"I wanted to come back from failure and be stronger the next time," he said.
"I wanted to add the extra pack to represent their burden that they carry," he said. "They don't take that pack off. They carry it with them for the rest of their lives."
McCastle, an endurance athlete and command fitness leader who's based in Whidbey Island, Washington, came up with the idea for his pullup challenge last year, when he was recovering from a torn anterior cruciate ligament and meniscus he sustained in 2012 at Basic Underwater Demolition/SEAL training prep school in Great Lakes, Illinois.
His lower body was still healing, he said, but pullups were doable. He gave himself eight weeks to train and was confident going into the event, which he staged at a public park near Naval Air Station Whidbey Island, but he had to give up 19½ hours in.
This time he took about four months to train, following two more strength challenges: a 29,029-foot rope climb — the elevation of Mount Everest — by scaling a 20-foot rope more than a thousand times, and a 13-mile, 250-pound tire flip last December, to raise money for the Michael J. Fox Foundation for Parkinson's Research and the Wounded Warrior Project, respectively.
But he wanted to make sure he finished the pullups, he said.
"This became a personal event when I didn't succeed at it," he said.
While training, McCastle worked his way from 50 pullups a day in June 2014 to 1,500 daily by mid-July 2014, putting him at six per minute at his fastest.
During both events, he slowed things down to about four and a half reps per minute to start, then slowed down in the later hours for an overall average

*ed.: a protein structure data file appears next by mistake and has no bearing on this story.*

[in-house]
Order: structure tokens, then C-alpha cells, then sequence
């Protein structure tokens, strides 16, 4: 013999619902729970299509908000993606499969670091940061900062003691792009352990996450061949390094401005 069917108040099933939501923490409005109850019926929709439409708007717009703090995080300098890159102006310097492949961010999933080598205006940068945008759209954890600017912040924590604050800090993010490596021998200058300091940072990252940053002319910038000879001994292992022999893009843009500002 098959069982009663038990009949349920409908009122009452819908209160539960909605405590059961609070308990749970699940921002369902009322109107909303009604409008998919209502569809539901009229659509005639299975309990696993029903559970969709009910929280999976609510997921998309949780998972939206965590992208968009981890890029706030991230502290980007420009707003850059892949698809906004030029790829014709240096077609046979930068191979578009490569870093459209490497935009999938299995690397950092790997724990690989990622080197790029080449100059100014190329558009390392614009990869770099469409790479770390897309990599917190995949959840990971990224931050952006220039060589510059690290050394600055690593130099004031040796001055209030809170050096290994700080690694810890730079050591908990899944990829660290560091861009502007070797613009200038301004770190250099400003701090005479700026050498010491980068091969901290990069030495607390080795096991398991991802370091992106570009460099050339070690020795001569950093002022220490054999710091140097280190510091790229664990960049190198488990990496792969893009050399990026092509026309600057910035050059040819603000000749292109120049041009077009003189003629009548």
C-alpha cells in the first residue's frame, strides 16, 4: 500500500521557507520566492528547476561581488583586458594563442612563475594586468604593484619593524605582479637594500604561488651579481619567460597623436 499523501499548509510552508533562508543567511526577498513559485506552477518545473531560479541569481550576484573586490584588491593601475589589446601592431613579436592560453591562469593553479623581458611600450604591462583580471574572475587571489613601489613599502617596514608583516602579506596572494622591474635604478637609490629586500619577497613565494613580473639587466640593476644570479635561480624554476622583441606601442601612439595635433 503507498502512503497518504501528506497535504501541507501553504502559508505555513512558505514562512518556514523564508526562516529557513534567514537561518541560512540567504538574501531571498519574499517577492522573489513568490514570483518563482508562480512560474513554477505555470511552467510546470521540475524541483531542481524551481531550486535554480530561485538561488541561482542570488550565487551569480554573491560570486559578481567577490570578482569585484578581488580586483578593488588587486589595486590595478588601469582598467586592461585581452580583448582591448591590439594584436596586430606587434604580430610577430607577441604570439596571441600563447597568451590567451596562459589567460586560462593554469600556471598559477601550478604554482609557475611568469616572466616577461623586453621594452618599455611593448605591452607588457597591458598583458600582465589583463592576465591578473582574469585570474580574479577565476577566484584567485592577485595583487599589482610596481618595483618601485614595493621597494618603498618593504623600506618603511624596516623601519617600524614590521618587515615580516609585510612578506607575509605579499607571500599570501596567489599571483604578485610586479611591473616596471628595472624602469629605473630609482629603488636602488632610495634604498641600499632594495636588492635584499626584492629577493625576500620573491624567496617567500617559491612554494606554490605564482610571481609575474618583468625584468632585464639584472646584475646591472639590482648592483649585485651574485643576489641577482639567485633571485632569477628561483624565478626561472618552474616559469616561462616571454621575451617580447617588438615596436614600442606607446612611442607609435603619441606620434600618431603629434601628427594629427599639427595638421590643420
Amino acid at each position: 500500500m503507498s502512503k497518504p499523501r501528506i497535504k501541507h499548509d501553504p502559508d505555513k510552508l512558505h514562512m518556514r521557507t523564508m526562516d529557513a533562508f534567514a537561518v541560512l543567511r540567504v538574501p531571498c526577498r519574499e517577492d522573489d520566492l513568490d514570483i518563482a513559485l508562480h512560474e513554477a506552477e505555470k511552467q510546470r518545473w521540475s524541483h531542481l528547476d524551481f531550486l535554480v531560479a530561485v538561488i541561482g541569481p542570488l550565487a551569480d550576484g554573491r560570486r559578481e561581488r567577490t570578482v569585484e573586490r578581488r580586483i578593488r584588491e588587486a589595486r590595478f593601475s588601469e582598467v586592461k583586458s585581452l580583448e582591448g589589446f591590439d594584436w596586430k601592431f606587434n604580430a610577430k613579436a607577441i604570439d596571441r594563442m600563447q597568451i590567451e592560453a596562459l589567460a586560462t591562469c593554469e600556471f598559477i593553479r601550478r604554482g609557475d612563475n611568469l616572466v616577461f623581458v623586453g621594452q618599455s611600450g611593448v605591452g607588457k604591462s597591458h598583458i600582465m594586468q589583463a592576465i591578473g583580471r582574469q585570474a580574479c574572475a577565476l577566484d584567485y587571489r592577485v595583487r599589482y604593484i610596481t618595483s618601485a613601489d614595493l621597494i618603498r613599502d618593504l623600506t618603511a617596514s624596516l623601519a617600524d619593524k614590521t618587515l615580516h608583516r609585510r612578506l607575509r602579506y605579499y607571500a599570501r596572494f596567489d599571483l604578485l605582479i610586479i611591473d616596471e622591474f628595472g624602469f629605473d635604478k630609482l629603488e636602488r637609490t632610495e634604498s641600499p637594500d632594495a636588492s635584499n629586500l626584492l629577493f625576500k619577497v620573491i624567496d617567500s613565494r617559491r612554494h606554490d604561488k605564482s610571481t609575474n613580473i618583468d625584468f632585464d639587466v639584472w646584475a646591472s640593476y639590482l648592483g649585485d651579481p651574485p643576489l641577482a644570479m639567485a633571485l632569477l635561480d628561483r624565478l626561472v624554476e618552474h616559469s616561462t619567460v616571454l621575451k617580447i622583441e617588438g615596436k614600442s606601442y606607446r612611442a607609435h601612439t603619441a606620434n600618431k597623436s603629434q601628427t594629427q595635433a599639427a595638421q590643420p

The key this time, he said, was to get back to that pace, but more importantly work on his cardio endurance. Rather than focus on pullup reps, he said, he worked in plenty of long runs and sprints to make sure his body was using oxygen as efficiently as possible.
McCastle had to take several days of leave last year after his hospital stay, but he said his command remained supportive and trusting that he wouldn't hurt himself this time.
A friend filmed McCastle during the event for submission to Guinness World Records.
With three feats under his belt, McCastle is continuing on with his "Twelve Labors Project," a series of events aimed at physically challenging himself and raising money for charity. He's mulling ideas, he said, including more strength feats and potentially a water-based event.
"I'm kind of superstitious," he said. "I don't really want to put it out in the universe until I recover and evaluate where my body's at."
Though he's taking a few days of leave to recover, he was in good spirits.
"I feel like a million bucks," he joked. "And I feel like I got hit by a train."
Meghann Myers is the Pentagon bureau chief at Military Times. She covers operations, policy, personnel, leadership and other issues affecting service members. Follow on Twitter @Meghann_MT